To deal with the structures made of functionally graded materials resting on elastic foundations, most recently, some works used the HSDT to simulate the static bending, the buckling, and free vibration of these structures, readers can find relevant studies in [21–23].

To the best of our best knowledge, there seems to be no papers dealing with the static bending and dynamic behavior of piezoelectric two-directional FG material (2D-FGM) plates; however, this is an interesting issue with a great help in applying this structure in engineering practice, which can be used to make aircraft wings, turbines, etc. Therefore, in this paper, both the static and dynamic problems of this mixed structure are carried out by using the FEM based on the TSDT of Reddy. This is a computational theory that does not need any shear correction coefficients but still ensures the accuracy of the simulation. This paper also shows that when the feedback coefficients of the piezoelectric effect are added, the performance of the plate increases significantly, in the other words, the vibration reduction is better, and therefore, increasing the efficiency of use against structures with variable mechanical properties are integrated with piezoelectricity layers.

The rest of this work is structured into the following four sections. Section 2 briefly introduces piezoelectric bidirectional FG plates. Section 3 presents a clear FE formulation for piezoelectricity 2D-FGM plate structures. Section 4 shows the accuracy problems and numerical explorations of both static bending and dynamic response analyses of the plate. Some new explorations are summed up in Section 5.

#### 2. Piezoelectric Bidirectional Functionally Graded Plates

This paper focuses on the static and dynamic behaviors of the piezoelectric 2D-FGM plate with the core layer made from three different materials, which are represented as 1, 2, and 3, respectively. Material characteristics including Poisson’s ratio, Young’s modulus, and mass density are , *E*_{i}, and (*i* = 1–3). Two outer surfaces are the piezoelectricity actuator and sensor layers in Figure 1.

The mechanical characteristics of the core layer are contingent on the volume fraction exponents of three different materials as follows [10]:where (*i* = 1–3) are the volume fraction of materials, and [10]in which, *n* and *q*0 are the volume fraction indices.

#### 3. Finite Element Formulation of Piezoelectricity 2D-FGM Plates

Herein, the TSDT of Reddy is employed; thus, the displacement components at one point in the structure are expressed as [24]with are the displacement components at (*x, y*, *z* = 0) and are the transversal normal rotations in *xz* and *yz* surfaces.

The strain parts are calculated as

Equation (4) is then shortened in the matrix expression as

The linear piezoelectric fastening between the electric field and the elastic field can be defined by the converse piezoelectric and direct equations and the constitutive and electric displacement relations [21, 22, 24–30].

For the core 2D-FGM layer,

For the two piezoelectric layers,where

For the core 2D-FGM layer,

For the two surface piezoelectric layers,

So, the stiffness coefficients *D*_{b} and *D*_{s} vary in both *x*- and *y*-directions, and this is completely different from the 1D-FGM plate.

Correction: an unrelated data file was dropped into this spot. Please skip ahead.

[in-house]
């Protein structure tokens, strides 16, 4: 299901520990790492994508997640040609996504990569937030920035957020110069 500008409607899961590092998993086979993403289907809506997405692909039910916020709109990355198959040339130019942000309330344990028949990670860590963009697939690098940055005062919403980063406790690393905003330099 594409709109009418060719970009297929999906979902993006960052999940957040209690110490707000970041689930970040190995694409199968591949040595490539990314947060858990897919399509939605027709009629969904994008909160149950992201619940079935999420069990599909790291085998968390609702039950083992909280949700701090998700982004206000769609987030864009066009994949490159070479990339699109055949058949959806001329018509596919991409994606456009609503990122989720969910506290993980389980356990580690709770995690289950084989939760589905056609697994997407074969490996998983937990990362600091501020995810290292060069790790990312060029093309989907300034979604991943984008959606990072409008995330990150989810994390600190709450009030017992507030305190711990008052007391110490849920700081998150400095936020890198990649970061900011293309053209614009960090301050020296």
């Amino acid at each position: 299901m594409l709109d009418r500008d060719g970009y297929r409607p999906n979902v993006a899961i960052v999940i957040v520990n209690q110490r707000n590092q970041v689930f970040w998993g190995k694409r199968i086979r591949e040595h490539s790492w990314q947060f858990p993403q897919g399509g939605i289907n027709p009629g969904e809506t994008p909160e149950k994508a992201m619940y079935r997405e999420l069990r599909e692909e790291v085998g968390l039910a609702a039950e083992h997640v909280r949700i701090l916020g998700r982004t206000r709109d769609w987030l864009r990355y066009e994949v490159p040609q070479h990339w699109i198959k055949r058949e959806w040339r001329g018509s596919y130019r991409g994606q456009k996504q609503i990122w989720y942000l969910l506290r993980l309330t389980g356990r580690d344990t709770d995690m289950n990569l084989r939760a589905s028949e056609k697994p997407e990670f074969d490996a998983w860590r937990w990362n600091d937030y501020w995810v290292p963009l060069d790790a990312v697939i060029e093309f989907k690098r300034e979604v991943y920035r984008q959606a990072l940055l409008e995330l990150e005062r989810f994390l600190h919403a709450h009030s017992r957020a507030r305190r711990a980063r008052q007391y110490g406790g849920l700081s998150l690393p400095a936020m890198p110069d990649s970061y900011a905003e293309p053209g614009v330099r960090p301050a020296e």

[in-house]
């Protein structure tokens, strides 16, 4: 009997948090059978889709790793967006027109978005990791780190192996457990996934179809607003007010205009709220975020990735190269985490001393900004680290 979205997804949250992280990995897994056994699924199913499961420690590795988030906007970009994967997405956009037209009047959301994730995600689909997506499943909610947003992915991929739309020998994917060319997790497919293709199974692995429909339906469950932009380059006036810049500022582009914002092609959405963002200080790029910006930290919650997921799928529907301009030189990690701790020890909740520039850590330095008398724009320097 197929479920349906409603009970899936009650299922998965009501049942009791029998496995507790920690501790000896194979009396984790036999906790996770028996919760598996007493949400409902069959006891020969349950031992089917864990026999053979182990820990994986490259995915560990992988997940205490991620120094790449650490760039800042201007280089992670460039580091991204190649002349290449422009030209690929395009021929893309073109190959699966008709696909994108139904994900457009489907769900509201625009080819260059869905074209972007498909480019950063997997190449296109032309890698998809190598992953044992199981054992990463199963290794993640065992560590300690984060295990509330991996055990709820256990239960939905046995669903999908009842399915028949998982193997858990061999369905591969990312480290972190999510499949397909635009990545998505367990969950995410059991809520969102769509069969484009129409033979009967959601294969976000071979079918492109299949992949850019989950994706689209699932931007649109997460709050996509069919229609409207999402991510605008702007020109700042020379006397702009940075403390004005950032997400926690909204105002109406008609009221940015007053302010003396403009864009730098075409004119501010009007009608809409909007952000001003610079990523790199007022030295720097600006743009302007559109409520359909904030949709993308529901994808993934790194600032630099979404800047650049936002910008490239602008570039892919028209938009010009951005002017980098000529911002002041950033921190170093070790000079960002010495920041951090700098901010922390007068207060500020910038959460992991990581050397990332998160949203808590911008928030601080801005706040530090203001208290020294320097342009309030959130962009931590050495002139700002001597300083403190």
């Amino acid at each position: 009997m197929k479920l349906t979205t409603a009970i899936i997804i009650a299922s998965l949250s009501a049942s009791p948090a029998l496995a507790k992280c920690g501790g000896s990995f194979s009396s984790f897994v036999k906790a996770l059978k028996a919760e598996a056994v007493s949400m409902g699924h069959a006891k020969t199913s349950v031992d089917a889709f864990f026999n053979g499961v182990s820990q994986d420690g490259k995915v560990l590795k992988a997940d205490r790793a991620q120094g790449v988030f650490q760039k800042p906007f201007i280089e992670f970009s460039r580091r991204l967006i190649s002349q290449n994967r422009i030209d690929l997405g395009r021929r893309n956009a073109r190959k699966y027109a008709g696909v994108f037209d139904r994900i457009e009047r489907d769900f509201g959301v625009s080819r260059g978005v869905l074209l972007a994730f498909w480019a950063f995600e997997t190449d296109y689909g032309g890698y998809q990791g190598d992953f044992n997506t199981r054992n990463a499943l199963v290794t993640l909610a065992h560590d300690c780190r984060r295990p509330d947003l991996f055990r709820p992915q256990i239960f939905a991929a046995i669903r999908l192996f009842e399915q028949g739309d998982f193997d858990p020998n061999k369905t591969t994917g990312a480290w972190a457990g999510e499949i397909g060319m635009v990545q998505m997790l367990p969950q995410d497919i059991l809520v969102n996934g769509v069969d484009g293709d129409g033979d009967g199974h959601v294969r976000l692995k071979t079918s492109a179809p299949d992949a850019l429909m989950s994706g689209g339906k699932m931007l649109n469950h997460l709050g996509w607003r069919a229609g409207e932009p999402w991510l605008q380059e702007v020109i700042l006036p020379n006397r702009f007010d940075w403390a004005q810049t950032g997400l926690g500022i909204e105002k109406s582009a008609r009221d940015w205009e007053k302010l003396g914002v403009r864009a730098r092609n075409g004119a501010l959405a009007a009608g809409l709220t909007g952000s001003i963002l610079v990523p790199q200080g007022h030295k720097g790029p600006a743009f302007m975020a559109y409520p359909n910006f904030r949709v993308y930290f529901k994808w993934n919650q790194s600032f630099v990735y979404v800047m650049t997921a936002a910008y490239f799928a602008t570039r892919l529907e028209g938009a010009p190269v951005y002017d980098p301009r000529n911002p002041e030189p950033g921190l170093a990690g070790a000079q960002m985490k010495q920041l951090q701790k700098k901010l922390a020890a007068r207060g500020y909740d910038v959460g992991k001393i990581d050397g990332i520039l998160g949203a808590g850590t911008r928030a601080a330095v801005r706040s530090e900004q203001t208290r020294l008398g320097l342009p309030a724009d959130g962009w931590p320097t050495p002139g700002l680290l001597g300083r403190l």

is the component of the electricity, where it is calculated by the transformation of the potential as [23]

In this work, it is considered that the electric field is applied only to the structure in the depth direction, and the symbol *E*_{z} is the electric component, which is calculated as

-*D* is the displacement vector due to the electricity; -*e* represents the stress coefficients related to the piezoelectricity, which has the following specific expression:

-*p* is the component (tensor) of the dielectricity at unchanged mechanistic strain, which has the description as follows:

The internal load can be presented asin which

This work employs the plate element of four-node, and each one contains five DOFs:where *N*_{j} is the interpolation functions (Lagrangian type) for the four-node plate element and and are the values in the natural coordinate system.

According to the previous interpolation method, the strain fields are shortened aswith

Then, the electric field vectors (in the sensor and actuator layers) are defined by two degrees of freedom and aswherewhere *h*_{s} and *h*_{a} are the depths of the sensor and actuator layers.

The whole strain energy of the piezoelectric FG plate can be computed aswhere is the facade load, and expression (22) is presented in matrix configuration aswhere the stiffness matrices are defined aswhere and are the electric potentials, which act on the sensor and actuator layers, respectively.

The expression of the kinetic energy of the plate element is expressed aswhere , and are, respectively, the densities of the core, sensor, and actuator layers, *N* is Lagrangian shape function matrices, and *L* and *M*_{e} are calculated as

Then, the weak form type Galerkin of the controlling equations of the plate can be formed by employing Hamilton’s principle, where it can be expressed asin which

Substituting the expressions of the kinetic function into equation (28), then group them individually into the displacement and potential variables, and the resulting equation is expressed as

From the second and third equations in (29), and can be obtained; then, adding them into the first expression, the forced oscillation equation of the plate element in the matrix form is obtained as

When the external load acts on the structure, the structure is going to be bent; thus, the voltage will be varied; then, the voltage of the sensor will be passed to the controlling center to restrain the acting voltage return to the actuator one to derive an electric load that proceeds opposing to the way, where the structure is bending, getting back the structure t1o its balance before the deformation phenomenon. The operation is expressed as presented in Figure 2.

Now, consider as a velocity feedback coefficient and *G*_{d} as a displacement reaction coefficient of the controlling station, and these reaction coefficients deputize the relation in the middle of the input voltage and the output voltage in the piezoelectric sensor layer :